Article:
Blog post by request

July 7, 2010

Anyone who is around me very much is aware that I am turning (or maybe have already turned) into a bread nut.  Since I was raised in San Francisco I can’t help but be partial to a wonderful sourdough, but truly I love them all.  I’ve made a lot of bread over the years, too… my copy of A World of Breads by Dolores Casella was well worn by the time we packed up for México. I didn’t bring it with me, thinking that it would be too warm to bake here.

Well sometimes it is too warm to bake, but that isn’t stopping me.  Before my trip to San Francisco in April I shopped online for some things I needed for baking, primarily sourdough starter and vital wheat gluten flour. Little did I know, though, that when I returned I’d take a bread baking class from Hector Peniche of Molika Bakery and Restaurant and find myself more absorbed with baking than I had ever expected.

Several dozen loaves later I was lucky enough to take a general baking class from him and enjoy learning about making sweet pastry (pâte sucrée), crumbly pastry (pâte brisée) and puff pastry.  The class was wonderful and I loved being around a group of people who really care about good food.  The ideas that bounced around the room kept me energized for days.

Knowing that I’ve been baking a lot lately several people have asked me what I’ve learned.  Well, quite a lot.  I have read most of three books:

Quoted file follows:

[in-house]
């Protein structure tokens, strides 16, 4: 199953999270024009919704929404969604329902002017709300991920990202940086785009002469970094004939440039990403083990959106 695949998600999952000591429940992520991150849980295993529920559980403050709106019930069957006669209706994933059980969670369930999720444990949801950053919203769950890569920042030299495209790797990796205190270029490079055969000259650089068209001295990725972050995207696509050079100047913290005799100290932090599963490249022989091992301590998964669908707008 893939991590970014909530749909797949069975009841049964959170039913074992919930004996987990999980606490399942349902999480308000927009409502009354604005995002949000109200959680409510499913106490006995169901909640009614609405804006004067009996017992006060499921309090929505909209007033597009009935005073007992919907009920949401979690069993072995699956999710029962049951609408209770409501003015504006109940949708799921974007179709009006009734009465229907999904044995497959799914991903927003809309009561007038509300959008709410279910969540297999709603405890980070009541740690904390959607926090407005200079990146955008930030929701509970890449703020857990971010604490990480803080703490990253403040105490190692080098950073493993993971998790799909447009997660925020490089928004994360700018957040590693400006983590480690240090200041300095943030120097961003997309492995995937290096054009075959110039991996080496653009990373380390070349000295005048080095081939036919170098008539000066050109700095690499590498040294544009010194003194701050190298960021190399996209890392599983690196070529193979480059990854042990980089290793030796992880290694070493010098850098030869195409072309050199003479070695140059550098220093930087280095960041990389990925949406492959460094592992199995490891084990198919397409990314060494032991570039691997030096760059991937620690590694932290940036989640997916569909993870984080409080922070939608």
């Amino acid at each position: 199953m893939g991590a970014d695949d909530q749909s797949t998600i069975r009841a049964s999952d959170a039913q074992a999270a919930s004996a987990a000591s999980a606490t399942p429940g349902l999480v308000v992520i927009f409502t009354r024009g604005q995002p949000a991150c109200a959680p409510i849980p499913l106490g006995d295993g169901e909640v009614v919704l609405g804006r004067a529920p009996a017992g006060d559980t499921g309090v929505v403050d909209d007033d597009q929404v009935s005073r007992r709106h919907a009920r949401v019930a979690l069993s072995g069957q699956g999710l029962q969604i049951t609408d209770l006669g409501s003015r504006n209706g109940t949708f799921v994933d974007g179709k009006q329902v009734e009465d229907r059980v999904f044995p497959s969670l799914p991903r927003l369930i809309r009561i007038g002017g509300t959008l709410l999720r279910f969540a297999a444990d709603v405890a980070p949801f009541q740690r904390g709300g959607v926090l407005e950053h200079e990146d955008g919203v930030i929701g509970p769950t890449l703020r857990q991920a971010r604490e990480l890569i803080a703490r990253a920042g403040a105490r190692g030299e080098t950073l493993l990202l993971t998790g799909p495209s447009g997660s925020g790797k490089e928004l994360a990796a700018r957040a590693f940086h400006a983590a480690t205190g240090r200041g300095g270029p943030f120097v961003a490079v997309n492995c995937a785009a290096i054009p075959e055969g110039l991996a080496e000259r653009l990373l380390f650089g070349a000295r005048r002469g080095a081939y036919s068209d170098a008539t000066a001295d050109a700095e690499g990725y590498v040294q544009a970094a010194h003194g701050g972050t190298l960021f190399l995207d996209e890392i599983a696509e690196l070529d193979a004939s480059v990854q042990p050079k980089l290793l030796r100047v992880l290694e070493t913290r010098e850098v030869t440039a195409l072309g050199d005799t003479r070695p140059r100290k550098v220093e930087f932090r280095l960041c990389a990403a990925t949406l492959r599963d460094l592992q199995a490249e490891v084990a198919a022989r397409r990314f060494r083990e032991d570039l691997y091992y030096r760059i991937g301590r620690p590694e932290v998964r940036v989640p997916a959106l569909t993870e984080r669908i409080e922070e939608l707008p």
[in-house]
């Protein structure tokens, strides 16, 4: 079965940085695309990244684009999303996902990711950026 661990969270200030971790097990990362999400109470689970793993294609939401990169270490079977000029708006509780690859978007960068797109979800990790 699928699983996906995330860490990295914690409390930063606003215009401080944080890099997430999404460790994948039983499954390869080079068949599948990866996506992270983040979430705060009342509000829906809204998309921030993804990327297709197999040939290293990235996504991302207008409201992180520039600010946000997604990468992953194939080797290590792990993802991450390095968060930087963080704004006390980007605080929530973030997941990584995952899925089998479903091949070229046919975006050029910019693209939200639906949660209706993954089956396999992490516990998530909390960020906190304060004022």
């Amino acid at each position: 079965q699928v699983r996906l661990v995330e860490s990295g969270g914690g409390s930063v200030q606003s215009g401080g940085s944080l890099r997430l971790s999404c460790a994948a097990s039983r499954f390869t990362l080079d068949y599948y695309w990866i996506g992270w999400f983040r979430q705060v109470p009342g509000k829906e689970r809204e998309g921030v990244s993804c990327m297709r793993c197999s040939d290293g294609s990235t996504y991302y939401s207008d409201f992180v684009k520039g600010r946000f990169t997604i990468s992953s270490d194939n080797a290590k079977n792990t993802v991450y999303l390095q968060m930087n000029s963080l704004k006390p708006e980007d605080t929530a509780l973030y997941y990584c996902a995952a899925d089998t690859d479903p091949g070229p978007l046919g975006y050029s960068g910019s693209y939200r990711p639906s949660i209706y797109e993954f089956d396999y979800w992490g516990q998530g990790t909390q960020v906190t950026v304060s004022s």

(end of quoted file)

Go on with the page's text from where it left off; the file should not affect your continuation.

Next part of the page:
Nancy Silverton’s Breads from the La Brea Bakery

Baking Illustrated by the editors of Cooks Illustrated Magazine

Ultimate Bread by Eric Treuille & Ursula Ferrigno

I bought the Silverton on Hector’s recommendation and the other two were gifts from a wonderful friend who is moving soon.  I don’t think I could have put together a more compatible collection.  There is just so much to know, and I am working hard at learning.

So I thought I’d put together some information that might help a person wanting to take up bread baking, especially in México.

  • One of the main issues bread bakers face is that the flour available here is soft wheat flour.  Hard wheats come from areas with cold winters and soft from everywhere else.  It’s the hardness that gives you more gluten, and gluten is what gives the dough its elasticity.  You need elasticity so the bread will rise, so it’s pretty important.  You can compensate for the low gluten flours by adding a bit of vital wheat gluten or malt syrup/extract to your dough.  Unfortunately I haven’t found either of these here or in México City, so have your friends bring them to you or get them when you visit NOB. You’d add about 20 grams of vital wheat gluten per a 1 kg recipe, so a couple of bags will last a long time.